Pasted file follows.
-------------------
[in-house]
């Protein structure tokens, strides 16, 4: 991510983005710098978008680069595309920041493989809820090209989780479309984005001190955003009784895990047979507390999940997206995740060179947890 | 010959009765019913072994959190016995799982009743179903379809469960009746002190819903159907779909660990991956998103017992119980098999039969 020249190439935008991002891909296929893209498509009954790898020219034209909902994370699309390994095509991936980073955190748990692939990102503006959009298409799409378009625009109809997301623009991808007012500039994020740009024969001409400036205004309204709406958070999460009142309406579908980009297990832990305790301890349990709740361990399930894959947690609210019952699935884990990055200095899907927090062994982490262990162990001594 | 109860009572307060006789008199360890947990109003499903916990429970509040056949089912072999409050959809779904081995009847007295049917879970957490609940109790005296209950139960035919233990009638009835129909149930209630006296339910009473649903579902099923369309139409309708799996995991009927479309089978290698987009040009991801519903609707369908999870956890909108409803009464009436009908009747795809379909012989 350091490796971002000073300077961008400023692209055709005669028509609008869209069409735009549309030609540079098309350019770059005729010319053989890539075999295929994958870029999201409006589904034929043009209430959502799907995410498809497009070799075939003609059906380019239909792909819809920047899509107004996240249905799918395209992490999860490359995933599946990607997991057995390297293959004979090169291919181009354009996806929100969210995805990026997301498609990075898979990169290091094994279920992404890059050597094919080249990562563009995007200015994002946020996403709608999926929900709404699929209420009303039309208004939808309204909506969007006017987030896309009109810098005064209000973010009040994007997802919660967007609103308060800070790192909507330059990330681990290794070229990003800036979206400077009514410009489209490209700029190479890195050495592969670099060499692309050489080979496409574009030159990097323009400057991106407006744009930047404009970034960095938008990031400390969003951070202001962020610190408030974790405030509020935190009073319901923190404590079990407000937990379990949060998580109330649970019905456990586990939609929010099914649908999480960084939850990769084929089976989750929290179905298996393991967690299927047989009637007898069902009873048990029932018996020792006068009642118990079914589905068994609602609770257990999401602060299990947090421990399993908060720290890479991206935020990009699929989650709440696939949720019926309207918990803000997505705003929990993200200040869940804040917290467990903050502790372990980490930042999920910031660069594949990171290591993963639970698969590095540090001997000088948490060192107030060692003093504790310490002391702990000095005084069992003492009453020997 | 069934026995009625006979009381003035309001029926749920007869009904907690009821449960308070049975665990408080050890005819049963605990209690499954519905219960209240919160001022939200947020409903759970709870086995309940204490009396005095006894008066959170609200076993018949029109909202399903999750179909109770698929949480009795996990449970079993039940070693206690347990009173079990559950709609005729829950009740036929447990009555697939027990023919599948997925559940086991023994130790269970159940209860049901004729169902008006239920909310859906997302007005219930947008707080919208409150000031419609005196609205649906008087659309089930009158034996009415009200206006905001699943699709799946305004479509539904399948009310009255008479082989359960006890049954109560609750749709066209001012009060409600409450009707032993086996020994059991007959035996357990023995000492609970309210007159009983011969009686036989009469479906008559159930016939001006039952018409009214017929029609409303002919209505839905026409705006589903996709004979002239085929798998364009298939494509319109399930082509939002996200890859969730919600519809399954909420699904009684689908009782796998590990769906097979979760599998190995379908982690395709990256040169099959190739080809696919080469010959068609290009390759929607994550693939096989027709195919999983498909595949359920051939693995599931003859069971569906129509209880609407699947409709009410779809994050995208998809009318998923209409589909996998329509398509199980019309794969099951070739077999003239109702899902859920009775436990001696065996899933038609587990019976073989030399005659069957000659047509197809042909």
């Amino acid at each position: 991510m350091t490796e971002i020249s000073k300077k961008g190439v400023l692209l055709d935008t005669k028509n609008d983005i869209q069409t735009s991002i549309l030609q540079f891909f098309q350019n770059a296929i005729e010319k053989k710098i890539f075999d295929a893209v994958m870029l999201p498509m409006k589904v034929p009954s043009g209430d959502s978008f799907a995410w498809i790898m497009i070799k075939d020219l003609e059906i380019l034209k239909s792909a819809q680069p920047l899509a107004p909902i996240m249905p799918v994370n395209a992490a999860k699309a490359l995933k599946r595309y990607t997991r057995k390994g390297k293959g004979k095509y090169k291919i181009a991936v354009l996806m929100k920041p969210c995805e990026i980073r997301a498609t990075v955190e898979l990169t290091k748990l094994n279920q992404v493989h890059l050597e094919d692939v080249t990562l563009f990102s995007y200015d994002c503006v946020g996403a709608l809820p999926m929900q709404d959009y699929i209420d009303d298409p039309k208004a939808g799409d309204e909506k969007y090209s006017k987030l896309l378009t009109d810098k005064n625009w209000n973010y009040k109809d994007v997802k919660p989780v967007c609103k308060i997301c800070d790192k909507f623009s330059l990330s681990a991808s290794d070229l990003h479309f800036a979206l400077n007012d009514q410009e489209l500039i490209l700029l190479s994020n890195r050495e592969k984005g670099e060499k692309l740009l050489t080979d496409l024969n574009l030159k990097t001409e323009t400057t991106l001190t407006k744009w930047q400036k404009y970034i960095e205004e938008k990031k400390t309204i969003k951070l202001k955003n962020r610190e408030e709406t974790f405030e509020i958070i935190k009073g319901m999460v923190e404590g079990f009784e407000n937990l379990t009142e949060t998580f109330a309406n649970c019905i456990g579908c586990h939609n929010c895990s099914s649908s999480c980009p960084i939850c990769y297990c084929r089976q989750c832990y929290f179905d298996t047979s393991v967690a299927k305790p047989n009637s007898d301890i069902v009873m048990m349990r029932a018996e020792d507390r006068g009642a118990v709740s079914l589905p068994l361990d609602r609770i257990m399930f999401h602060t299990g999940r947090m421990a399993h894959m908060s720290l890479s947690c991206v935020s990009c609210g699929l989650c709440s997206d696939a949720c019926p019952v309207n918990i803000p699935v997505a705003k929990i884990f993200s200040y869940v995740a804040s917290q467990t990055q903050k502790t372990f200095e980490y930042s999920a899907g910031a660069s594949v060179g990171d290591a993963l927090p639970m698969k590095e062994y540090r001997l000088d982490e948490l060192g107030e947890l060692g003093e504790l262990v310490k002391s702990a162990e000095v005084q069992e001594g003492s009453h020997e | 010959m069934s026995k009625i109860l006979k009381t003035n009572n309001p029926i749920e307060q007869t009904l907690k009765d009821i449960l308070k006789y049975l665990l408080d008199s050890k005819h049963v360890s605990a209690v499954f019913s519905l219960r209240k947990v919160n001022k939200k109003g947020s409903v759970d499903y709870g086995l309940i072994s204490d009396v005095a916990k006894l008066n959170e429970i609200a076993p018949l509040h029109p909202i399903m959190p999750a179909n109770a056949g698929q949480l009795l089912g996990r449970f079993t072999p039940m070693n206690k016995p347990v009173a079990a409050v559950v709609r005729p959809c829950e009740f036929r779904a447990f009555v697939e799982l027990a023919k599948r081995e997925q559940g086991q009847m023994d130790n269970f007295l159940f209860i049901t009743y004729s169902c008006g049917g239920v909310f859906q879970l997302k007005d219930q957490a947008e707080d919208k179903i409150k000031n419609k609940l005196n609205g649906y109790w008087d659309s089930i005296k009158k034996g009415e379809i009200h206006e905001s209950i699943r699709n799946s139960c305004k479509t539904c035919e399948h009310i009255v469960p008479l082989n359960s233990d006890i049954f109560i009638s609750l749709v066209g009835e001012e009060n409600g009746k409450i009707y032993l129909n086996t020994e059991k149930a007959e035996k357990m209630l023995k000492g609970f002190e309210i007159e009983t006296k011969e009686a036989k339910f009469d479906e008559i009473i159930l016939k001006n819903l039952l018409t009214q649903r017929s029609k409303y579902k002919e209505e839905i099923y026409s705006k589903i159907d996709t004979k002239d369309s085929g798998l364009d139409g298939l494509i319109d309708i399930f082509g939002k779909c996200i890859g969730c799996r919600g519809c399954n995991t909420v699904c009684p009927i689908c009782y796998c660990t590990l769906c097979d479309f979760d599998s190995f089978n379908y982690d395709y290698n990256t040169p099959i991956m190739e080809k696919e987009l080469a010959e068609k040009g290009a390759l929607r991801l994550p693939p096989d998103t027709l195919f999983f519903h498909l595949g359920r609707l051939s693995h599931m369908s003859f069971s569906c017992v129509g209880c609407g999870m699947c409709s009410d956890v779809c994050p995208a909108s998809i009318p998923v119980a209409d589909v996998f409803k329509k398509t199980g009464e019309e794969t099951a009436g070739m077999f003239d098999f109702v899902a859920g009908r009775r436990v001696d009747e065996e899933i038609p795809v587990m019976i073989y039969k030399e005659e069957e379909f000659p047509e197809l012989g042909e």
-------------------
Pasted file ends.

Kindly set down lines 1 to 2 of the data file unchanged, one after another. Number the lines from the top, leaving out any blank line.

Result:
[in-house]
């Protein structure tokens, strides 16, 4: 991510983005710098978008680069595309920041493989809820090209989780479309984005001190955003009784895990047979507390999940997206995740060179947890 | 010959009765019913072994959190016995799982009743179903379809469960009746002190819903159907779909660990991956998103017992119980098999039969 020249190439935008991002891909296929893209498509009954790898020219034209909902994370699309390994095509991936980073955190748990692939990102503006959009298409799409378009625009109809997301623009991808007012500039994020740009024969001409400036205004309204709406958070999460009142309406579908980009297990832990305790301890349990709740361990399930894959947690609210019952699935884990990055200095899907927090062994982490262990162990001594 | 109860009572307060006789008199360890947990109003499903916990429970509040056949089912072999409050959809779904081995009847007295049917879970957490609940109790005296209950139960035919233990009638009835129909149930209630006296339910009473649903579902099923369309139409309708799996995991009927479309089978290698987009040009991801519903609707369908999870956890909108409803009464009436009908009747795809379909012989 350091490796971002000073300077961008400023692209055709005669028509609008869209069409735009549309030609540079098309350019770059005729010319053989890539075999295929994958870029999201409006589904034929043009209430959502799907995410498809497009070799075939003609059906380019239909792909819809920047899509107004996240249905799918395209992490999860490359995933599946990607997991057995390297293959004979090169291919181009354009996806929100969210995805990026997301498609990075898979990169290091094994279920992404890059050597094919080249990562563009995007200015994002946020996403709608999926929900709404699929209420009303039309208004939808309204909506969007006017987030896309009109810098005064209000973010009040994007997802919660967007609103308060800070790192909507330059990330681990290794070229990003800036979206400077009514410009489209490209700029190479890195050495592969670099060499692309050489080979496409574009030159990097323009400057991106407006744009930047404009970034960095938008990031400390969003951070202001962020610190408030974790405030509020935190009073319901923190404590079990407000937990379990949060998580109330649970019905456990586990939609929010099914649908999480960084939850990769084929089976989750929290179905298996393991967690299927047989009637007898069902009873048990029932018996020792006068009642118990079914589905068994609602609770257990999401602060299990947090421990399993908060720290890479991206935020990009699929989650709440696939949720019926309207918990803000997505705003929990993200200040869940804040917290467990903050502790372990980490930042999920910031660069594949990171290591993963639970698969590095540090001997000088948490060192107030060692003093504790310490002391702990000095005084069992003492009453020997 | 069934026995009625006979009381003035309001029926749920007869009904907690009821449960308070049975665990408080050890005819049963605990209690499954519905219960209240919160001022939200947020409903759970709870086995309940204490009396005095006894008066959170609200076993018949029109909202399903999750179909109770698929949480009795996990449970079993039940070693206690347990009173079990559950709609005729829950009740036929447990009555697939027990023919599948997925559940086991023994130790269970159940209860049901004729169902008006239920909310859906997302007005219930947008707080919208409150000031419609005196609205649906008087659309089930009158034996009415009200206006905001699943699709799946305004479509539904399948009310009255008479082989359960006890049954109560609750749709066209001012009060409600409450009707032993086996020994059991007959035996357990023995000492609970309210007159009983011969009686036989009469479906008559159930016939001006039952018409009214017929029609409303002919209505839905026409705006589903996709004979002239085929798998364009298939494509319109399930082509939002996200890859969730919600519809399954909420699904009684689908009782796998590990769906097979979760599998190995379908982690395709990256040169099959190739080809696919080469010959068609290009390759929607994550693939096989027709195919999983498909595949359920051939693995599931003859069971569906129509209880609407699947409709009410779809994050995208998809009318998923209409589909996998329509398509199980019309794969099951070739077999003239109702899902859920009775436990001696065996899933038609587990019976073989030399005659069957000659047509197809042909």